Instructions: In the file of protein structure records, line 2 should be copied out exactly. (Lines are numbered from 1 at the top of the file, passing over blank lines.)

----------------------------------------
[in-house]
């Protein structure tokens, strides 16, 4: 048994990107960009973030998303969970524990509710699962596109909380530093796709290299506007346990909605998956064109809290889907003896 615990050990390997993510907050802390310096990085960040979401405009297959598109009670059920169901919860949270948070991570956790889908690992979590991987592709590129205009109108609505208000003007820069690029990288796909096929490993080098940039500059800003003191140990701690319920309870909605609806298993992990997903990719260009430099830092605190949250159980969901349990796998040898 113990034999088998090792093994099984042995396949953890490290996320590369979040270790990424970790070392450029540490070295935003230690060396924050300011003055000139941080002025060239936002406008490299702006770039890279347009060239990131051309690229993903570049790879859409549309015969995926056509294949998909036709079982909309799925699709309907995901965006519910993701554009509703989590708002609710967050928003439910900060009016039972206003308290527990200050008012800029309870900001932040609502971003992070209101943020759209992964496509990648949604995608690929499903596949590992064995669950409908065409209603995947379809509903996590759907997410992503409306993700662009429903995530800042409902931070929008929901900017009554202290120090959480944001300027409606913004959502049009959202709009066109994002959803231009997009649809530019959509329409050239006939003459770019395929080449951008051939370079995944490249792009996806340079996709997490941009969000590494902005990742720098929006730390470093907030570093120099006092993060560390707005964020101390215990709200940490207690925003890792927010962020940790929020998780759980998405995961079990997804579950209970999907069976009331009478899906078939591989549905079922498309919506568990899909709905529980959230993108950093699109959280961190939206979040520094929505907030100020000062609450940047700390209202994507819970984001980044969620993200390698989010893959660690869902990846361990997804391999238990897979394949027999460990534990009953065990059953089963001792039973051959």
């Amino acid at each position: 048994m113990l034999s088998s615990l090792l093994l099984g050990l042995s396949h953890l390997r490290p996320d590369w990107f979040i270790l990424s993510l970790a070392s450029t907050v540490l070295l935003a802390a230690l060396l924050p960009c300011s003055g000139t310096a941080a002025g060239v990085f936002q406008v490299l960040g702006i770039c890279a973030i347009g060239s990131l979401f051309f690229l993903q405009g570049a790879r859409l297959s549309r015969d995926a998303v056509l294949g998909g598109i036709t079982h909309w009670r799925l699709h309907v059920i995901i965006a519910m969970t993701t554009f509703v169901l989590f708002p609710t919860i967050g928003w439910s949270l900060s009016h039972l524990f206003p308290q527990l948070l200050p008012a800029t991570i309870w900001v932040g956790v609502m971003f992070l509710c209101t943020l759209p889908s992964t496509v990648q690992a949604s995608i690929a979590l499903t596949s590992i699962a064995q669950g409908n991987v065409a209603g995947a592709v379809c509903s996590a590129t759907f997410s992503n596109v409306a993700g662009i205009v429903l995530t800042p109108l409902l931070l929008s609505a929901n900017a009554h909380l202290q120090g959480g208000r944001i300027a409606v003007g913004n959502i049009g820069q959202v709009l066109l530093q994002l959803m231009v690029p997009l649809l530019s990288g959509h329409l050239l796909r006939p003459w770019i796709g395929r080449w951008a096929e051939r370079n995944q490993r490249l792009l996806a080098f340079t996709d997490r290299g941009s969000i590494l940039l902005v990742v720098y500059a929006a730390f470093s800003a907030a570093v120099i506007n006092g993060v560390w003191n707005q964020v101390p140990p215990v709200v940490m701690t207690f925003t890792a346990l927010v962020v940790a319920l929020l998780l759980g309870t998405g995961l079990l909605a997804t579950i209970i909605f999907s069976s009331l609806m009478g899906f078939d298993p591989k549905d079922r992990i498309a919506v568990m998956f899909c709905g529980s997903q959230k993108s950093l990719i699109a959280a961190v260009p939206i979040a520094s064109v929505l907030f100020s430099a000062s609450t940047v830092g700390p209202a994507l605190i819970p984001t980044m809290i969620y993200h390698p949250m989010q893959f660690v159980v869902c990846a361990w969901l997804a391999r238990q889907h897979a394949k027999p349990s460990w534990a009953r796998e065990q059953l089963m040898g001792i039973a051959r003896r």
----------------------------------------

């Protein structure tokens, strides 16, 4: 048994990107960009973030998303969970524990509710699962596109909380530093796709290299506007346990909605998956064109809290889907003896 615990050990390997993510907050802390310096990085960040979401405009297959598109009670059920169901919860949270948070991570956790889908690992979590991987592709590129205009109108609505208000003007820069690029990288796909096929490993080098940039500059800003003191140990701690319920309870909605609806298993992990997903990719260009430099830092605190949250159980969901349990796998040898 113990034999088998090792093994099984042995396949953890490290996320590369979040270790990424970790070392450029540490070295935003230690060396924050300011003055000139941080002025060239936002406008490299702006770039890279347009060239990131051309690229993903570049790879859409549309015969995926056509294949998909036709079982909309799925699709309907995901965006519910993701554009509703989590708002609710967050928003439910900060009016039972206003308290527990200050008012800029309870900001932040609502971003992070209101943020759209992964496509990648949604995608690929499903596949590992064995669950409908065409209603995947379809509903996590759907997410992503409306993700662009429903995530800042409902931070929008929901900017009554202290120090959480944001300027409606913004959502049009959202709009066109994002959803231009997009649809530019959509329409050239006939003459770019395929080449951008051939370079995944490249792009996806340079996709997490941009969000590494902005990742720098929006730390470093907030570093120099006092993060560390707005964020101390215990709200940490207690925003890792927010962020940790929020998780759980998405995961079990997804579950209970999907069976009331009478899906078939591989549905079922498309919506568990899909709905529980959230993108950093699109959280961190939206979040520094929505907030100020000062609450940047700390209202994507819970984001980044969620993200390698989010893959660690869902990846361990997804391999238990897979394949027999460990534990009953065990059953089963001792039973051959």